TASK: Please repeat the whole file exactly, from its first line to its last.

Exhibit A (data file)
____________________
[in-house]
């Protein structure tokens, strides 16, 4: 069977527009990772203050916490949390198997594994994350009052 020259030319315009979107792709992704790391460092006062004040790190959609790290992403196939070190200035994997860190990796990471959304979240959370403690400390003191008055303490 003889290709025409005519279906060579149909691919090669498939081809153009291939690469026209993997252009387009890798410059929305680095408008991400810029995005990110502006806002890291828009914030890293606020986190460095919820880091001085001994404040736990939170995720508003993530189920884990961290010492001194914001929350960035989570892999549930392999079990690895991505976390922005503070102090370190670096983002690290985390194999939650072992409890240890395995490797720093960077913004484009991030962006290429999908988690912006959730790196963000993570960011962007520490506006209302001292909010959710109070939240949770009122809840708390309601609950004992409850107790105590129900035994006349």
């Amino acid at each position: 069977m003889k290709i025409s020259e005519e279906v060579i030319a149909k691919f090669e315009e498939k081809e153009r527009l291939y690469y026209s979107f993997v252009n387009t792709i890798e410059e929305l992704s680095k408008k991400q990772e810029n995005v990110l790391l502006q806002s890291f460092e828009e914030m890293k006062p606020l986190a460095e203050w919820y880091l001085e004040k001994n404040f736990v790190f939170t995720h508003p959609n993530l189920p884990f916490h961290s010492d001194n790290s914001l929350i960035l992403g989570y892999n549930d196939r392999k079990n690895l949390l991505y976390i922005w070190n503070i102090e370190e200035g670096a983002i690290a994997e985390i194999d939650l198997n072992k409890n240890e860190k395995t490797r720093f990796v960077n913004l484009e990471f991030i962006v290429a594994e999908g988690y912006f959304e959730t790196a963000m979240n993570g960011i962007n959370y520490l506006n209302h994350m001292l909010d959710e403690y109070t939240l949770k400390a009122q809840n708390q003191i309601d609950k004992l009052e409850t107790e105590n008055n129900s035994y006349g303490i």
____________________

[in-house]
């Protein structure tokens, strides 16, 4: 069977527009990772203050916490949390198997594994994350009052 020259030319315009979107792709992704790391460092006062004040790190959609790290992403196939070190200035994997860190990796990471959304979240959370403690400390003191008055303490 003889290709025409005519279906060579149909691919090669498939081809153009291939690469026209993997252009387009890798410059929305680095408008991400810029995005990110502006806002890291828009914030890293606020986190460095919820880091001085001994404040736990939170995720508003993530189920884990961290010492001194914001929350960035989570892999549930392999079990690895991505976390922005503070102090370190670096983002690290985390194999939650072992409890240890395995490797720093960077913004484009991030962006290429999908988690912006959730790196963000993570960011962007520490506006209302001292909010959710109070939240949770009122809840708390309601609950004992409850107790105590129900035994006349």
């Amino acid at each position: 069977m003889k290709i025409s020259e005519e279906v060579i030319a149909k691919f090669e315009e498939k081809e153009r527009l291939y690469y026209s979107f993997v252009n387009t792709i890798e410059e929305l992704s680095k408008k991400q990772e810029n995005v990110l790391l502006q806002s890291f460092e828009e914030m890293k006062p606020l986190a460095e203050w919820y880091l001085e004040k001994n404040f736990v790190f939170t995720h508003p959609n993530l189920p884990f916490h961290s010492d001194n790290s914001l929350i960035l992403g989570y892999n549930d196939r392999k079990n690895l949390l991505y976390i922005w070190n503070i102090e370190e200035g670096a983002i690290a994997e985390i194999d939650l198997n072992k409890n240890e860190k395995t490797r720093f990796v960077n913004l484009e990471f991030i962006v290429a594994e999908g988690y912006f959304e959730t790196a963000m979240n993570g960011i962007n959370y520490l506006n209302h994350m001292l909010d959710e403690y109070t939240l949770k400390a009122q809840n708390q003191i309601d609950k004992l009052e409850t107790e105590n008055n129900s035994y006349g303490i």